A recent Harvard Business Review article, Yes You Need More Gadgets, starts off with the story of a woman who is distractred from remembering that the smartphone she is talking on also has her boarding pass for the plane she is about to board. It goes on to describe the situation and how that points to a failure of one device to do many things well. In my experince, and opinion, that would be true if interfaces were designed better. They aren’t, and that’s where this propentency to exclaim we need more gadgets comes from.
Following somewhat along with Microsoft’s 3 screens and the cloud analogy, I think that many people – and this is across computing/lifestyle needs – can do with a small selection of effeciently integrated primary screens. Right now, I see these primary screens being categorized as follows:
- Wearable (<2in; touch/knob/voice inputs)
- Mobile (2-5in; touch/thumb-board/numeric/voice inputs)
- Tablet (5-10in; touch/stylus inputs)
- Composition (5-17in touch/keyboard/mouse-inputs)
- Transport (automotive windshield, auto climate/audio controls, bus terminal; passive display first then touch/voice inputs for filtering)
- Surface/Workspace (cashier display, desk, coffee table; passive display and collaboration; accessories/touch/stylus inputs)
So then you have out of these selection of screens a suite of contexts which intersect your day or instances of productivity. Going back to the HBR example of the woman on her mobile while boarding the plane, she clearly had two screens which needed to be in sync with each other because of her temporal and spatial contexts (Mobile and Transport).
Clearly, this isn’t how it was designed. And so, she has to (a) keep one ear free from the call she was on to hear when the plane was boarding, and (b) keep a mental finger on the location she saved that boarding pass.
The ideal scenario here would be the airline/airport offering a Foursquare-like check-in facility though a mobile app and SMS. You have purchased the ticket (as you would normally) and opted to have it sent to your mobile. The QR code would then be scanned at both the security check point and the gate. Once you have checked in at the security checkpoint however, you’d get a prompt from the local cellular accesspoint asking if you would like to be notified by local (IP-based perhaps) SMS when your flight is boarding. This would be an MMS having both a copy of your boarding pass/QR code as well as an audible recording of your name, seat number, and confirmation number.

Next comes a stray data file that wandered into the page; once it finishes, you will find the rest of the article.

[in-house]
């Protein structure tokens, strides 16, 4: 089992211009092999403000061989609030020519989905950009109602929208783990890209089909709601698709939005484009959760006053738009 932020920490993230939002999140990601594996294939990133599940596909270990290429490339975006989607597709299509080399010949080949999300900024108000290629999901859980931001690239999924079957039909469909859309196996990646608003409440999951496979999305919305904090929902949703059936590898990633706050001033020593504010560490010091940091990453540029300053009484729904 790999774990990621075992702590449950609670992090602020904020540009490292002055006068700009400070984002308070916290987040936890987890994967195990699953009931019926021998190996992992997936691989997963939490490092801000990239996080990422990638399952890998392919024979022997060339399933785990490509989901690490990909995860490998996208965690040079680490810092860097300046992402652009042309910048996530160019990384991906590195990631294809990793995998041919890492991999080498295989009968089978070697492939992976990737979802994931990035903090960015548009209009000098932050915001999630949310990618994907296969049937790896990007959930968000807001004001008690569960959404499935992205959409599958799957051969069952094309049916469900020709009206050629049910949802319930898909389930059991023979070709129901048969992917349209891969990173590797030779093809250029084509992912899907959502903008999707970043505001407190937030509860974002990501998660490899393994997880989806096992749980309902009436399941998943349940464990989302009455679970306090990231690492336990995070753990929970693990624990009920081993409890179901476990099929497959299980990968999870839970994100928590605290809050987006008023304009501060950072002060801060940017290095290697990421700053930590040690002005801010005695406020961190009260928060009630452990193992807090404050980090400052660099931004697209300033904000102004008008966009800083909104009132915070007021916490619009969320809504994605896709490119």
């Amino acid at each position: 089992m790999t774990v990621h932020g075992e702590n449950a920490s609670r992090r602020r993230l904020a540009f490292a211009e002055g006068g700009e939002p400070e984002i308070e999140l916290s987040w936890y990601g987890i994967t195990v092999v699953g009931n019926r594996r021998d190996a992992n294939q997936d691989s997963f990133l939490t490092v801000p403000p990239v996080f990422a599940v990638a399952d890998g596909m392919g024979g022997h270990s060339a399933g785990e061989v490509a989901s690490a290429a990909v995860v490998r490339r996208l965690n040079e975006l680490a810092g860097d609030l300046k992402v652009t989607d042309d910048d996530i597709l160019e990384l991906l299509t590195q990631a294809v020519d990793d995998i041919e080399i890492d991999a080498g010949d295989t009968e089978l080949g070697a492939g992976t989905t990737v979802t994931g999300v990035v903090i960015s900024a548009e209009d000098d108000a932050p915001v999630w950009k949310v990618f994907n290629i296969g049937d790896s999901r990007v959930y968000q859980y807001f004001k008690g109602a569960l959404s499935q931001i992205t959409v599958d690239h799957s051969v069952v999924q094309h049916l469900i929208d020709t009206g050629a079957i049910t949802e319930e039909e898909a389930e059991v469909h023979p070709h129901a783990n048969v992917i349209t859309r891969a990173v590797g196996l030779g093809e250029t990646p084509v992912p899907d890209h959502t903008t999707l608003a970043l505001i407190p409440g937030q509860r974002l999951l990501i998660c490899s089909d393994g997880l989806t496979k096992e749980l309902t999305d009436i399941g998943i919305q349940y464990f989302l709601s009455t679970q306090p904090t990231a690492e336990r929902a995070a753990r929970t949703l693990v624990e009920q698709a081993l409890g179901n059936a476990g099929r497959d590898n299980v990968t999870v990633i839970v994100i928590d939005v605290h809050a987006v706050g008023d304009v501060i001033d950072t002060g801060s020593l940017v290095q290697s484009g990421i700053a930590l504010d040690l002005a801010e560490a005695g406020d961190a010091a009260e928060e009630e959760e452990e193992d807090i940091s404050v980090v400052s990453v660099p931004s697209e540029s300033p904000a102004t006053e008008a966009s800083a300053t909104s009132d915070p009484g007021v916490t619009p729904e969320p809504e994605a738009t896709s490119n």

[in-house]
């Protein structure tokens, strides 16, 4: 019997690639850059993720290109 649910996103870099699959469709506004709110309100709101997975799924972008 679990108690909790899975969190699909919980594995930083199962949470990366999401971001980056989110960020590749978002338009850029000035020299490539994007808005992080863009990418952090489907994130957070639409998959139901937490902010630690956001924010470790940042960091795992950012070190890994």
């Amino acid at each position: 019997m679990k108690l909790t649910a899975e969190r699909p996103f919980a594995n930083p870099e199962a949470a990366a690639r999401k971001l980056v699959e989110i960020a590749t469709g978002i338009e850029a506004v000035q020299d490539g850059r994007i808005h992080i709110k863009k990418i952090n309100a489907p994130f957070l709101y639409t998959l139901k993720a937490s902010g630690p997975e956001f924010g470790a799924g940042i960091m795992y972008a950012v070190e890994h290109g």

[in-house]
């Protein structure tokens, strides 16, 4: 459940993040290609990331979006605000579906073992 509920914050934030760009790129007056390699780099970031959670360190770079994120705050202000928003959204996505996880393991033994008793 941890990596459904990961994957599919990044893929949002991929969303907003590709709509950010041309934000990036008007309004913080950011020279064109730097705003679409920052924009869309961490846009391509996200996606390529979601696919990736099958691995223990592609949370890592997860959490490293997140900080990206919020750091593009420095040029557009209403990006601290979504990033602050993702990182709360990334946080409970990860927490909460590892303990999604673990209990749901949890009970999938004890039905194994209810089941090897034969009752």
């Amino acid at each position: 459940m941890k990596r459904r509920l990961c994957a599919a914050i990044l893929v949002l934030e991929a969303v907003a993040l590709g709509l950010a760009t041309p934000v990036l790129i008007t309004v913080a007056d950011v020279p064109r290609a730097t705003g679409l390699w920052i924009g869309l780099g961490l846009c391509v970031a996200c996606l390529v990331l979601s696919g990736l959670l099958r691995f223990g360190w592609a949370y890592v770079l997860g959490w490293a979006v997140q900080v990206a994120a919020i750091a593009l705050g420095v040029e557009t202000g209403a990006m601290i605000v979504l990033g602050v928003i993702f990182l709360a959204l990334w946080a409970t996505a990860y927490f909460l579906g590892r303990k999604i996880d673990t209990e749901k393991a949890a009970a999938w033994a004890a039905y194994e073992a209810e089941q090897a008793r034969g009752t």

In doing this, you are now starting to integrate the context of the screens being used along with the activity that’s taking place. The person will now have a means of being notified on the screen they are in-use of, and the transport screen (the flight status/location) will be able to show a visual indicator of the percentage of those persons who have registered for the flight and checked in.
The problem with both the example and the issue is that they see multiple platforms as the issue when the problem is more related to the integration of data between screens and a person’s management of them. The interfaces have caused the issue more than the tasks have.
The interfaces of Wearable, Mobile, Tablet, and Composition screens are designed to siphon attention rather than direct it away from that screen into the context of another activity. Transport screens acutally do this well – they are large, designed to be read by all but the most illerate of populations, and usually to-the-point with the information most needed. If we were to take those conditions towards our Mobiles, Tablets, Surface computing items, then we’d less see people trying to juggle multiple devices, and more of them carrying on the communicative tasks which can be addressed at the behavioral-cultural level (which was probably that woman’s core issue).
Designing such interfaces and behaviors towards them takes a lot of work. Its a good bit easier to just say "add another layer to this," than fix where the problem is. That’s where the HBR article got to me. And where I think that too often, we derive our discussions towards what’s right/innovative or not from – not from actually speaking to and solving the core problems inherent in our systems and processes.